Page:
[THE INVESTOR] San Francisco-based startup Travelmate Robotics on Nov. 21 announced the global debut of its autonomous suitcase in Korea.
Named Travelmate, the smart suitcase moves on its own and keeps following the owner, by automatically adjusting the speed and location through crowds and obstacles. The self-moving suitcase is linked to an app on smartphones to control, track the location and add updates.
The startup is ambitious, saying it is essentially doing what iPhone has done for cellphones in the suitcase market.
“When the first iPhone was announced, people thought, ‘why do I need a phone that does stuff besides calling?’ Now though, most people can’t live without a smartphone. It’s very integral to people’s everyday lives,” said Maximillian Kovtun, president of Travelmate Robotics, at the launching event in Seoul. “We are doing something similar for suitcases. We are combining robotics with suitcases to make the best of both worlds. Now with Travelmate, you have a robot that carries your stuff for you and has a myriad of different features.”
Kovtun emphasized Travelmate is not just a suitcase, but more of a “constantly-evolving platform,” that gets smarter and will have new features to play around with.
The suitcase, with a GPS chip, can be easily tracked even when the battery is dead. It runs on Wi-Fi, Bluetooth, and as well as 3G and 4G by simply inserting a sim card.
“We are currently in talks with Verizon and T-Mobile (in the US),” Kovtun told The Investor after the event, adding in Korea, it is discussing with the nation’s largest carrier SK Telecom to use its cellular network.
However, safety concerns at airports have been raised for the suitcase powered by lithium-ion batteries.
“Travelmate’s battery is fully compliant with TSA regulations and FAA specifications,” he said. “Also, our battery is very easily removable. So if you are checking it in and if you are in a country that doesn’t allow any lithium-ion batteries, you can just put in in your carry-on baggage. The battery is fully compliant with the carry-on specifications,” said Kovtun, adding he had no problems carrying the Travelmate during his trip from San Francisco to Seoul, and which will next extend to Japan.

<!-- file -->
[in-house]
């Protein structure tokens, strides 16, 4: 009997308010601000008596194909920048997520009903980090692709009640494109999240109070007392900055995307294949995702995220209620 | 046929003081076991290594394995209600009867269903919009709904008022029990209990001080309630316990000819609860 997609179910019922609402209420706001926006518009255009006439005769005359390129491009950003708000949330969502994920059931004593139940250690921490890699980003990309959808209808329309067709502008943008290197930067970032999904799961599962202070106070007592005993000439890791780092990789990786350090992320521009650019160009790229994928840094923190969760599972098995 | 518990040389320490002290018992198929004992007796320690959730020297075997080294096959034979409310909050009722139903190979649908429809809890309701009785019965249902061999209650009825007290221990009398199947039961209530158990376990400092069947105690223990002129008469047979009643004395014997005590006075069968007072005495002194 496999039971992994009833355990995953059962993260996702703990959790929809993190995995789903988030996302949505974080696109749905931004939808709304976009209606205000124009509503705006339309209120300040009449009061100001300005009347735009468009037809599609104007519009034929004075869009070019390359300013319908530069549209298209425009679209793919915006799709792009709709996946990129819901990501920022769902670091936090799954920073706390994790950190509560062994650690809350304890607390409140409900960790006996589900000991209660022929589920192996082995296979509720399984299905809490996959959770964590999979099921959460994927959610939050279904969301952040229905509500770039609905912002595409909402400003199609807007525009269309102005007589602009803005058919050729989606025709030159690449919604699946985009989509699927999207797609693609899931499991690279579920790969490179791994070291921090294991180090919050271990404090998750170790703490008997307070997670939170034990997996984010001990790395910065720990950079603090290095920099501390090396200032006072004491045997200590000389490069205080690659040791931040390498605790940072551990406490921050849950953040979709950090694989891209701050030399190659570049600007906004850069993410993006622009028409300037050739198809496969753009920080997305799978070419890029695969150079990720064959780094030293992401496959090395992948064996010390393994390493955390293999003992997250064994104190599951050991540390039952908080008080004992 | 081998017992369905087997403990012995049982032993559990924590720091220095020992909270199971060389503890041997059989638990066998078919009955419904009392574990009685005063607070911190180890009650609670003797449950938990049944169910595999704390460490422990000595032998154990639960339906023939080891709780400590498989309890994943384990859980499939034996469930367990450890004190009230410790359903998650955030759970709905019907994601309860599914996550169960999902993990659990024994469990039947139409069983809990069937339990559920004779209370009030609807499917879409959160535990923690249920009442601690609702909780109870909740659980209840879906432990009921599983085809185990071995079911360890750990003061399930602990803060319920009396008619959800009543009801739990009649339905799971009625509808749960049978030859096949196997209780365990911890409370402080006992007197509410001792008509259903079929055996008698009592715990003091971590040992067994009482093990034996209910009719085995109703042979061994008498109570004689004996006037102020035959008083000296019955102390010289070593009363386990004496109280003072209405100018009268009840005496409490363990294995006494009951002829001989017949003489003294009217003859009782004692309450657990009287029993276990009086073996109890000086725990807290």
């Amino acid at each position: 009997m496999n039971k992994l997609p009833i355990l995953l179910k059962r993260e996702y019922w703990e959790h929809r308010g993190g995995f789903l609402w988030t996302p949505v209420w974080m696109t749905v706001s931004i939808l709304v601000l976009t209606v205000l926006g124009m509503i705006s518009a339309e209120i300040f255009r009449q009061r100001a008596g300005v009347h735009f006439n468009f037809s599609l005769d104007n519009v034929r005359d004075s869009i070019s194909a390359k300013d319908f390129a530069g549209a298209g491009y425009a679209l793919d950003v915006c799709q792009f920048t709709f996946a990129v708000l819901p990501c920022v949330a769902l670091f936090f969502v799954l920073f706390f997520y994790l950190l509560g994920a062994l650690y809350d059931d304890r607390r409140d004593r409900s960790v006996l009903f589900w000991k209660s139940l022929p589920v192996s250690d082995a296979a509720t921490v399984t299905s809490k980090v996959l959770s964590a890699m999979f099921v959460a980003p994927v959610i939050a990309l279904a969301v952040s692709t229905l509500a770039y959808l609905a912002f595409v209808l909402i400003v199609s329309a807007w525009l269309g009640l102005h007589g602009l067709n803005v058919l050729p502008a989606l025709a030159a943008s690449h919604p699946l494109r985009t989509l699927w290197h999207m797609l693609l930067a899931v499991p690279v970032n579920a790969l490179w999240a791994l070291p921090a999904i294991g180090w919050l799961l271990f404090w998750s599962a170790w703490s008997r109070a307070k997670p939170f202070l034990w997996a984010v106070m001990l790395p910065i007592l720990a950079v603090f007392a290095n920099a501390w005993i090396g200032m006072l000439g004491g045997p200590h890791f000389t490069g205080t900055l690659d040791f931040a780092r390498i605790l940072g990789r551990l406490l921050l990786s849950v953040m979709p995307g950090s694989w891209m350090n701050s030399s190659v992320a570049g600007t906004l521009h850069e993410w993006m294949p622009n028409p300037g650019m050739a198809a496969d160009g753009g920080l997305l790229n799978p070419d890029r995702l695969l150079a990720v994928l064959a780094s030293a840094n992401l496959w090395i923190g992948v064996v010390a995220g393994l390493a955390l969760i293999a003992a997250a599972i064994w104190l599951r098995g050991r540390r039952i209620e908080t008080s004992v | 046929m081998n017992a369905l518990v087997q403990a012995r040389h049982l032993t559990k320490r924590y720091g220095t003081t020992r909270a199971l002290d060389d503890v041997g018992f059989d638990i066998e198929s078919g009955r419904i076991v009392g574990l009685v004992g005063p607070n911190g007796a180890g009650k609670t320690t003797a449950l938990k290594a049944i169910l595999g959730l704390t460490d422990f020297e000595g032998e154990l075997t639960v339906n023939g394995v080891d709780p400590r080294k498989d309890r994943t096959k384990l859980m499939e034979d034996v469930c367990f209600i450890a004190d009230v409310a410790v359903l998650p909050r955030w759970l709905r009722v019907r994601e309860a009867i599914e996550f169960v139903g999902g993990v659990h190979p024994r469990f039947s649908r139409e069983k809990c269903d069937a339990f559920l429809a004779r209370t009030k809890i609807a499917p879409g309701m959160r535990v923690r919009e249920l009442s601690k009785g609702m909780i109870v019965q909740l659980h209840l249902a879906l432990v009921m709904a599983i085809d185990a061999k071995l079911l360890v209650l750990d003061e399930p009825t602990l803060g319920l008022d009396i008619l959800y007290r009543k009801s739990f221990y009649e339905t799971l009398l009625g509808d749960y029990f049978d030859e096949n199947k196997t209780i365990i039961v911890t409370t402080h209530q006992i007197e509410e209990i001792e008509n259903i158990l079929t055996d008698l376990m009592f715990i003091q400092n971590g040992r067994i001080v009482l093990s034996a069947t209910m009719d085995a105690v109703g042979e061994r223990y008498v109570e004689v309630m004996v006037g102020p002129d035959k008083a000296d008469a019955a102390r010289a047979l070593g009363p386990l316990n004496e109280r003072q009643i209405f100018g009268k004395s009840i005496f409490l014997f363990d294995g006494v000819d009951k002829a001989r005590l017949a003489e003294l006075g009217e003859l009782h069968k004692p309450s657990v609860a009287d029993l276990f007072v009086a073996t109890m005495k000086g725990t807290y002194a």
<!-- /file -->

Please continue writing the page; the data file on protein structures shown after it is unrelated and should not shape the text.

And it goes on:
In choosing Seoul as Travelmate’s first place to hold the launching event, Kovtun believes the country is both a great market and development for its products.
“It is a very interesting choice but a very logical one,” he said. “Arguably, there are only three countries in the world that seriously develop robots, and I would say Korea, Japan and the US. That’s why we chose Korea, which I think is a leader in technology and industrial robots.”
Travelmate is holding a press conference in Tokyo on Dec. 4, followed by Las Vegas on Dec. 7, which will also be live streamed.
Although the price is a bit high, starting at US$1,099 for the smallest size and up to US$1,495 for the largest one, Kovtun said sales are already doing well, with over 200,000 preorder commitments from its distribution channels in over 100 countries.
In Korea, consumers can buy the smart suitcase via its local distributor Blue Sky Route, or directly on Travelmate Robotics’ website.
By Ahn Sung-mi (firstname.lastname@example.org)